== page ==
“He must increase, but I must decrease.” John 3:30 (ESV)

We live in such a cluttered day – emotionally, physically and spiritually. We’ve got too much stuff and we are doing too much. This starts to weigh us down.

Clutter in our homes can hinder hospitality. It can effect a generous person’s freedom to welcome others into their homes. Similarly, clutter in our hearts can limit our freedom to welcome others into our home and offer hospitality. It is something that not only affects us but the next generation.

Often we associate decrease with failure, punishment and weakness. We easily attach to increase – always wanting to add and never subtract. However, continuous increase is exhausting and unnatural.

The cross is the ultimate example of the power of decrease. It reveals how decrease can be sacred and actually enrich our communion with God. Alicia invited us to re-frame our thinking towards decrease.

In John 3:30, when questioned about Jesus’ expanding ministry, John the Baptist responds “He must increase; I must decrease”. John didn’t offer this sentence as a random poetic line. He offered this sentence within a context.

John 3:22 reveals the phrase is expressed to a specific group, regarding a specific concern they had at the time.

Often in our lives something new gives us frustration about something old. John’s disciples were frustrated about Jesus. They were bothered by His success. We can easily ask, what is it that bothered them? But we must be willing to ask ourselves the same question, what is it that bothers us when someone seems to surpass us?

Often we can genuinely celebrate someone’s success but there are other times when someone’s success frustrates us and effects our sense of justice. What is the root of this? For John’s disciples the root could have been jealousy, territorialism, entitlement, fear or offense? Whatever the root, this kind of heart clutter blocks our view of Jesus.

Alicia presented a very common idol today; the idol of uniqueness. Our calling is not unique. Each of our existence shouts uniqueness but our core calling is common.

Jesus says the same thing to each one of us when He calls us:  “Follow Me”.  He said it directly to Simon Peter and Andrew, Matthew the Tax collector and Phillip in the Bible. He also said it in-directly to James and John.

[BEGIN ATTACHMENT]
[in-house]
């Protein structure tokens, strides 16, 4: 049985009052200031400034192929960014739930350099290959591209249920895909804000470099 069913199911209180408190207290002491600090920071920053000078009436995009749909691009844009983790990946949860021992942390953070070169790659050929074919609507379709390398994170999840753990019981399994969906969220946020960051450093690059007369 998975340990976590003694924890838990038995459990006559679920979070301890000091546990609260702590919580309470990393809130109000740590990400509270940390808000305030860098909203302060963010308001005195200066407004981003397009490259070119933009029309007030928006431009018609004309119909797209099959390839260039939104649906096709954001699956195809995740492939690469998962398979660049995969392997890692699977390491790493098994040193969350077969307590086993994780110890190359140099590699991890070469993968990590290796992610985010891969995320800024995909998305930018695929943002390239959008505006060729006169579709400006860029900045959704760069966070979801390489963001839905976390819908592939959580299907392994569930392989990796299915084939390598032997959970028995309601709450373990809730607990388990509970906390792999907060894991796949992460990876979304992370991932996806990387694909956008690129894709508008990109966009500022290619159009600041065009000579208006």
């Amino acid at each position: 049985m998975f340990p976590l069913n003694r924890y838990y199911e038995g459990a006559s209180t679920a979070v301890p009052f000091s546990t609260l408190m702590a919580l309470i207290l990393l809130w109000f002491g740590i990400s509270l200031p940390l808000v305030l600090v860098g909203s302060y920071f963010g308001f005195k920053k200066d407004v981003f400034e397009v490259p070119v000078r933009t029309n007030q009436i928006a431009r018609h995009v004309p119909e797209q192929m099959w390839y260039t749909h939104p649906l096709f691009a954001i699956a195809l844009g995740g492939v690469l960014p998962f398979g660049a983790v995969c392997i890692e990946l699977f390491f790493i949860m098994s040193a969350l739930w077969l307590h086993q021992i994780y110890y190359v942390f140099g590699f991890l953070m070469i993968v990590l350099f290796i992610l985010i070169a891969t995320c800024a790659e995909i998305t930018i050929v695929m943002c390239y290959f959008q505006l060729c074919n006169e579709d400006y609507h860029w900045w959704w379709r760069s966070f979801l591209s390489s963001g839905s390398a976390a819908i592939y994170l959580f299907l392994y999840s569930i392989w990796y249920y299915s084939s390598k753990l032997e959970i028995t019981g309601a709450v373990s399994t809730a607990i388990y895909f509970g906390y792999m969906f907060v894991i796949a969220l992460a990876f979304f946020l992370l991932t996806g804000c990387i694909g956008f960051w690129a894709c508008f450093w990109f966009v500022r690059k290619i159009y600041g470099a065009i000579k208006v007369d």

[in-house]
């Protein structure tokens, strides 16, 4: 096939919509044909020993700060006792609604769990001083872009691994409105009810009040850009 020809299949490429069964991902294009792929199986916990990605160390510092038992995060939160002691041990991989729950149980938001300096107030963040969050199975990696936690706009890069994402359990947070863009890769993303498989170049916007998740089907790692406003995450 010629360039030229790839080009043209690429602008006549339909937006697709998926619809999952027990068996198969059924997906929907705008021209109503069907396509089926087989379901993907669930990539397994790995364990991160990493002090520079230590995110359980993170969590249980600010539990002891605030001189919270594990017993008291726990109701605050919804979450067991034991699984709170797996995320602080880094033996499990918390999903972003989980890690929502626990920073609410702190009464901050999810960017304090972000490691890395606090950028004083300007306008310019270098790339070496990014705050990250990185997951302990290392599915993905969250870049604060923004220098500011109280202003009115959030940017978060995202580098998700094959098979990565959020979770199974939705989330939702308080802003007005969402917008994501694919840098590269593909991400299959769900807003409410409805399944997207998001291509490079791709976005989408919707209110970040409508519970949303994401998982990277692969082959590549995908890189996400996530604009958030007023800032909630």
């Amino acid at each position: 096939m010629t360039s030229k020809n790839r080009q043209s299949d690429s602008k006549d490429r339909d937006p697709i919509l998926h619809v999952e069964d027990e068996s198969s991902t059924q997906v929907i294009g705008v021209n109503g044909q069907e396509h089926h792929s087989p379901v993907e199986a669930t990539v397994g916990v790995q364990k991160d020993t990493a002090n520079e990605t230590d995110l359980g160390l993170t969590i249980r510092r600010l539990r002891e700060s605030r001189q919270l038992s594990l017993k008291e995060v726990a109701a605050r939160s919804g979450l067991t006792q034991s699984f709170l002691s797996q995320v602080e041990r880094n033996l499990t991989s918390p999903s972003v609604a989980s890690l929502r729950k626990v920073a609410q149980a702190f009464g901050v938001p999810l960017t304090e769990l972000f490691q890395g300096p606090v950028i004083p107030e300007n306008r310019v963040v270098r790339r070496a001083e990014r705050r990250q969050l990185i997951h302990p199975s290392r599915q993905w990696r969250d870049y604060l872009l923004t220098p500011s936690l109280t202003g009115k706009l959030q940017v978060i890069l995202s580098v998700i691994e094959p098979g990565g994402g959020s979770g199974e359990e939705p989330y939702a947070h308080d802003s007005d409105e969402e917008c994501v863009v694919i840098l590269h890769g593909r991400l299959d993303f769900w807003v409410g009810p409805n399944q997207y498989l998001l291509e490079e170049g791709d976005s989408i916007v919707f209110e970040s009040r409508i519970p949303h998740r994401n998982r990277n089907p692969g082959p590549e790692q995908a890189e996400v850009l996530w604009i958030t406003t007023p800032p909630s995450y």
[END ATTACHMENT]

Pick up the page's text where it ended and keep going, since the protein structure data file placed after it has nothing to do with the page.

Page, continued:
Following Jesus is all about nearness with Jesus. His “follow me” is not about scenery but company,  it is about a relationship rather than a direction. When we try to separate the will of God from our core calling of intimacy with God we will certainly be busy but make little threat to the Kingdom of darkness.

The book of Luke starts with the words “Many have undertaken…” (Luke 1:1) Luke acknowledges that he is not the only person who has shared the testimony of Jesus but he continues to make his offering.

Luke’s example is meaningful. Our age has shifted away from the health of being strategic with our uniqueness to bowing down to it as an idol. Our generation says you must be first, you need to be the best and if you can’t be the best, then you need to make space for someone who can.

We easily think that for our offering to be valuable, it must be utterly unique. The truth is that the gates of hell shake when God’s people say yes to following His call together.

When we start bowing to uniqueness as an idol, we begin to justify our existence comparatively and sometimes defensively. We think more highly of ourselves than others, who they aren’t and who we are.

The idol of uniqueness has an agenda. It shames some of us to silence but your voice is desperately needed in this world. Your offering might be the tipping point for someone else to begin to see Jesus. For others the idol of uniqueness tips us into arrogance. The enemy doesn’t care which direction the idol of uniqueness takes us. Either direction will create heart clutter that hinders our view of Jesus and hinders others view of Jesus through us.

God is inviting us into sacred decrease, in order to thicken our communion with Him and for others to see Jesus clearly through us.

  1. Think about John’s words “He must increase; I must decrease”. What does this look like in our lives today?
  2. Has there been a time when you started to compare yourself to others and forgot about how your voice and your offering can help someone see Jesus?  
  3. Take some time to pray and ask God to reveal any heart clutter that you might be carrying?
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